Wednesday the U.S. House of Representatives passed a small business jobs bill giving small businesses $3.6 billion in tax breaks and which included a jobs-creation package giving local governments financing assistance for infrastructure improvements through programs like "Build America Bonds." The measure passed on a 246 to 178 vote with neither of the Idaho delegation in support. Congressman Walt Minnick was one of just seven Democrats voting against the bill while four Republicans joined the majority of Democrats on final passage, however Congressman Mike Simpson was not among them.
What did Walt Minnick vote against? In part, the bill would:
- Increase the exclusion from capital-gains tax on small-business stock — normally 50 percent but raised by the Recovery Act to 75 percent for equity acquired in 2009 and 2010 — to 100 percent for stock acquired through 2011.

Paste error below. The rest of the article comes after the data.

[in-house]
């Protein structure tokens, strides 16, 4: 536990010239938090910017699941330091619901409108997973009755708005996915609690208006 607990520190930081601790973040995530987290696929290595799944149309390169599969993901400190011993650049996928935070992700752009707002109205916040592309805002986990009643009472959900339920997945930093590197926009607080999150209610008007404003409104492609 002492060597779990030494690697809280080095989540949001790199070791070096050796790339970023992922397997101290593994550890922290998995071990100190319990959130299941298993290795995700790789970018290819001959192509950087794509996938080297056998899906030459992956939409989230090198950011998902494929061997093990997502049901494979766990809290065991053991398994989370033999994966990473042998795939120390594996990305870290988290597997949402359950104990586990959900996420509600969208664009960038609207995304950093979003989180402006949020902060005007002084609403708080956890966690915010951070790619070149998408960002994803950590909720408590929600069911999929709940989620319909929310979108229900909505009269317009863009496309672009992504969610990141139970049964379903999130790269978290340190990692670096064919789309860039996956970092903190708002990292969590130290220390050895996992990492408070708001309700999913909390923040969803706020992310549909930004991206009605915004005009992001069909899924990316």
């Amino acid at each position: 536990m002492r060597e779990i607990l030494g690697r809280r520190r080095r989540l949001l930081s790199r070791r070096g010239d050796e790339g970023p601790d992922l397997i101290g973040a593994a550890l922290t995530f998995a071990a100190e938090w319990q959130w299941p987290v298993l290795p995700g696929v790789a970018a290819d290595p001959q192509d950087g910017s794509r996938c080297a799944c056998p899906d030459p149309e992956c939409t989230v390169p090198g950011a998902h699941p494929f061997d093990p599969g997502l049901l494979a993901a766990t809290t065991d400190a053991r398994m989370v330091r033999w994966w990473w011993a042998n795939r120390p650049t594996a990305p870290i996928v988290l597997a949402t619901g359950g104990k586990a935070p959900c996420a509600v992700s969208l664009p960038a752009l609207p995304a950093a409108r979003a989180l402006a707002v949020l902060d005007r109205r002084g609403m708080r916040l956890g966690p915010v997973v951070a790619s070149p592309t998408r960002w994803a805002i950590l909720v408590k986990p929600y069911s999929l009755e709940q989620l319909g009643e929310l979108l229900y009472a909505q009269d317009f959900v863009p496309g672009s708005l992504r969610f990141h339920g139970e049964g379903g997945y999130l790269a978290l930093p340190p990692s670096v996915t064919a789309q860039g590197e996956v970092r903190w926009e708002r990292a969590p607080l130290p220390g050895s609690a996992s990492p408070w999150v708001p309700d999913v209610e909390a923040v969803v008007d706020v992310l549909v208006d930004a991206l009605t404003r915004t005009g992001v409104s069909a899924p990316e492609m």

- Allow taxpayers to treat venture-capital loans guaranteed by the Small Business Administration as “at-risk” financing, which would increase the amount of deductions a business could take.
- Temporarily increase, for 2010 and 2011, the deduction for small-business start-up expenses from $5,000 to $20,000, and raise the upper limit for deductible expenses (above which the deductible begins to phase out) from $50,000 to $75,000.
- Limit the penalty for failing to report on a tax return a “listed transaction” — that is, a transaction that the Internal Revenue Service has formally identified as a scheme to avoid taxes.
[T]he bill pays for these outlays by raising revenue from other sources, and what the House giveth small business, it taketh from large corporations, particularly multinationals. One provision would raise nearly $8 billion over 10 years by taking aim at complex global money movements that reduce taxes. The bill would prevent companies in offshore havens from funneling income earned in the U.S. through tax-deductible payments to subsidiaries in third countries.
The bill must also pass the Senate which, as the Times reports, is contemplating its own version of the legislation.
Why Minnick would vote against small businesses and job creation and in favor of allowing large multinationals to avoid taxes through "offshore havens" is unclear (that's not unusual these days), after all, earlier this month he was touting his vote in favor of a small business jobs bill (after initially abstaining and voting against it).